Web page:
Managing severe obesity: understanding and improving treatment adherence in bariatric surgery

Megan M. Hood*, Joyce Corsica, Lauren Bradley, Rebecca Wilson, Diana Andrea Chirinos Medina, Amanda Vivo

*Corresponding author for this work

Research output: Contribution to journalArticlepeer-review

48 Scopus citations


Severe obesity (body mass index ≥40 kg/m2) is a chronic disease that is associated with significantly increased risk of serious and chronic health problems as well as impaired quality of life. For those with severe obesity, bariatric surgery is the most effective treatment for significant and long-term weight loss and resolution of comorbid medical conditions, particularly diabetes. Long-term success is thought to depend to some degree on the patient’s ability to adhere to a complex set of behaviors, including regular attendance at follow up appointments and following stringent dietary, exercise, and vitamin recommendations. Here, we summarize the current research on behavioral adherence in patients with severe obesity presenting for bariatric surgery and we highlight challenges and make recommendations for improved self-management before and after surgery.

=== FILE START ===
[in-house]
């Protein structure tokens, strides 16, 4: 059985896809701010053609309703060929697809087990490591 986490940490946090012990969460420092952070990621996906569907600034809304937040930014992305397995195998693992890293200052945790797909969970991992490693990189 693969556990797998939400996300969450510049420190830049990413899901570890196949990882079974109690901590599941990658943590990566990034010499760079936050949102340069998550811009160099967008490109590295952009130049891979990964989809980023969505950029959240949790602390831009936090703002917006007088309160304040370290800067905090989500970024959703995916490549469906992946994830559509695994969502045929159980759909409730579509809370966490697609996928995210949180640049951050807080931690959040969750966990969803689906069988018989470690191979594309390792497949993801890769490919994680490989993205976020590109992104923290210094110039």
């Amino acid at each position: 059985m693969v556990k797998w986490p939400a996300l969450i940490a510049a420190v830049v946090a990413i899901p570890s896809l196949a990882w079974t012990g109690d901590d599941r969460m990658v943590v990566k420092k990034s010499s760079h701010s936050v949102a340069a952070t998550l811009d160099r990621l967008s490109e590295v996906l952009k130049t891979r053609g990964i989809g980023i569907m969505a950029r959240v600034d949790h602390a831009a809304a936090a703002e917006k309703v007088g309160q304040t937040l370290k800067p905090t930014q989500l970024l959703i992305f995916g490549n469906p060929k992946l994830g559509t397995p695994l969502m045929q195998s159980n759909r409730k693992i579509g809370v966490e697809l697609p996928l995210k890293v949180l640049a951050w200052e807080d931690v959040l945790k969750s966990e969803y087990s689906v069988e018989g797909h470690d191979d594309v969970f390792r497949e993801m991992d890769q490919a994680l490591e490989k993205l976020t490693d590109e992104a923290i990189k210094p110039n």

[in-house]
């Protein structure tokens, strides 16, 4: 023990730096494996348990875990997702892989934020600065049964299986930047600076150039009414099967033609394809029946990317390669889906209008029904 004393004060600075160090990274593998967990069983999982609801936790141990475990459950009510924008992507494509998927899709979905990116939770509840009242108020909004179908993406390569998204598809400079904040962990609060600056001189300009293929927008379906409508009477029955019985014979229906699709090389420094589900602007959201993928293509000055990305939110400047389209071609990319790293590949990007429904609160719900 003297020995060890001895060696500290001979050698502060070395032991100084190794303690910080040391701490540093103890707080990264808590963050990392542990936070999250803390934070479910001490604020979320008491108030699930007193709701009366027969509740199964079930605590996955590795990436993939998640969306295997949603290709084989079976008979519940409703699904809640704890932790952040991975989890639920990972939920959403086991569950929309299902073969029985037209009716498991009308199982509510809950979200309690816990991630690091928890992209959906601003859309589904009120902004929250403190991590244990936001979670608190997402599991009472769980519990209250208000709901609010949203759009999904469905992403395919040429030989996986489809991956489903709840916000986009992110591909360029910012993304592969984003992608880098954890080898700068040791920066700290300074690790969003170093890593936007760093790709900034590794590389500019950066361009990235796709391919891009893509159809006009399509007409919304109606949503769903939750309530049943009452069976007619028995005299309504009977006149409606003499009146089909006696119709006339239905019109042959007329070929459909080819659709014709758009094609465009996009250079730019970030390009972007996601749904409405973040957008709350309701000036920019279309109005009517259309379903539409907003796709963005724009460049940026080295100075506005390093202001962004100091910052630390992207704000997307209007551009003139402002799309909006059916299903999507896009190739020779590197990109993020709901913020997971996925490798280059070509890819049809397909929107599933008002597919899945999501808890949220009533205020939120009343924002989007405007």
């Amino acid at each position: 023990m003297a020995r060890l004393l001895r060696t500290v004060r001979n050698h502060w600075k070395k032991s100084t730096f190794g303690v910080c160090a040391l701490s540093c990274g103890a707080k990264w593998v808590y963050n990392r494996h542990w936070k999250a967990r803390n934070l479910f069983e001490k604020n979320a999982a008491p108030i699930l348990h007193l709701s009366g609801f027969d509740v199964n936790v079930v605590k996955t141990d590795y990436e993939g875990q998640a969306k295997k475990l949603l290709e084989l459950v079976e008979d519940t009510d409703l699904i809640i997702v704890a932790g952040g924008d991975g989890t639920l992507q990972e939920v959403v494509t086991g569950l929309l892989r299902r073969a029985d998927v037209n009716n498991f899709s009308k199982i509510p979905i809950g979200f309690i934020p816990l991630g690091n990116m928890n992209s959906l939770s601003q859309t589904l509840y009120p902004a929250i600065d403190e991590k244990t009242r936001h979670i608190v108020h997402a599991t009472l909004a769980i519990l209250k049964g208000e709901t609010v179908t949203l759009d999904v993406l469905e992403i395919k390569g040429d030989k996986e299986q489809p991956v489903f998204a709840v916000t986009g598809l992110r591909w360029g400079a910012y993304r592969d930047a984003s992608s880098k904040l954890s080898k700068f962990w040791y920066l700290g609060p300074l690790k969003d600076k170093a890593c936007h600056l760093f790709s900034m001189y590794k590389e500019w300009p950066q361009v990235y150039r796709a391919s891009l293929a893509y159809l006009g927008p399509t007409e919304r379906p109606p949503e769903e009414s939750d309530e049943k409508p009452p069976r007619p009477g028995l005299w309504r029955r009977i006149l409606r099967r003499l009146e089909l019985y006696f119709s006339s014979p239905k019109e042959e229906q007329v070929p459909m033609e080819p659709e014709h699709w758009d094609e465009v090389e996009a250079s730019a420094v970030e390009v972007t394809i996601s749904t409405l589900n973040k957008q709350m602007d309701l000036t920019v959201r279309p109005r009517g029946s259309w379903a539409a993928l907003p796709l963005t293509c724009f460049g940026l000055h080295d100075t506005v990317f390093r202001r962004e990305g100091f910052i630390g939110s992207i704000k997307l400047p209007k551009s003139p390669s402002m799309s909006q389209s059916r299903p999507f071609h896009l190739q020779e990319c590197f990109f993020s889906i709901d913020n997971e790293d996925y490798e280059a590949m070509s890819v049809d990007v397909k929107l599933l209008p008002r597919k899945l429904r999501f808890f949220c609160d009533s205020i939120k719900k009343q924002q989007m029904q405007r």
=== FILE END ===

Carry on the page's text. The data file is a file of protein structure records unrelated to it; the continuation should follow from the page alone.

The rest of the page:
Original languageEnglish (US)
Pages (from-to)1092-1103
Number of pages12
JournalJournal of Behavioral Medicine
Issue number6
StatePublished - Dec 1 2016


  • Adherence
  • Bariatric surgery
  • Diet
  • Obesity
  • Self-management
  • Weight loss

ASJC Scopus subject areas

  • Psychology(all)
  • Psychiatry and Mental health


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